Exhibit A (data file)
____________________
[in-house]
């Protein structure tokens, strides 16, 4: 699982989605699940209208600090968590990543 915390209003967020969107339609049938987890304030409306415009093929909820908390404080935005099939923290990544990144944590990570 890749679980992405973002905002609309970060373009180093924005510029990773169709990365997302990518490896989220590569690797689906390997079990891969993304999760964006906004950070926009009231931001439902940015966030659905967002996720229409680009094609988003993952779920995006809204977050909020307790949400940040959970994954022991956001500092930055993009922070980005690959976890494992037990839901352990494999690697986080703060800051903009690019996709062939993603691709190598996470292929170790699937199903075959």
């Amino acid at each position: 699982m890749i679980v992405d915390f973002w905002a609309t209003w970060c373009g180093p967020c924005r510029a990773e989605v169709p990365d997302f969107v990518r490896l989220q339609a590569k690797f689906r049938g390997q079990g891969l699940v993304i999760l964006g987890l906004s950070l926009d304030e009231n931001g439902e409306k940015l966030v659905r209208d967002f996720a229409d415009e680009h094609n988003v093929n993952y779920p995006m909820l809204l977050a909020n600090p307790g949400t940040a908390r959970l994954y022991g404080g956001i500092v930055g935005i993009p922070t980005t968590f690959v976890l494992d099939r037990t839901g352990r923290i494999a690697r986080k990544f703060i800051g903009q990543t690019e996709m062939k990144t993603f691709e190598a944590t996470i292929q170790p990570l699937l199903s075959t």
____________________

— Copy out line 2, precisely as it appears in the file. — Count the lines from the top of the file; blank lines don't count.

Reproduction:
């Protein structure tokens, strides 16, 4: 699982989605699940209208600090968590990543 915390209003967020969107339609049938987890304030409306415009093929909820908390404080935005099939923290990544990144944590990570 890749679980992405973002905002609309970060373009180093924005510029990773169709990365997302990518490896989220590569690797689906390997079990891969993304999760964006906004950070926009009231931001439902940015966030659905967002996720229409680009094609988003993952779920995006809204977050909020307790949400940040959970994954022991956001500092930055993009922070980005690959976890494992037990839901352990494999690697986080703060800051903009690019996709062939993603691709190598996470292929170790699937199903075959």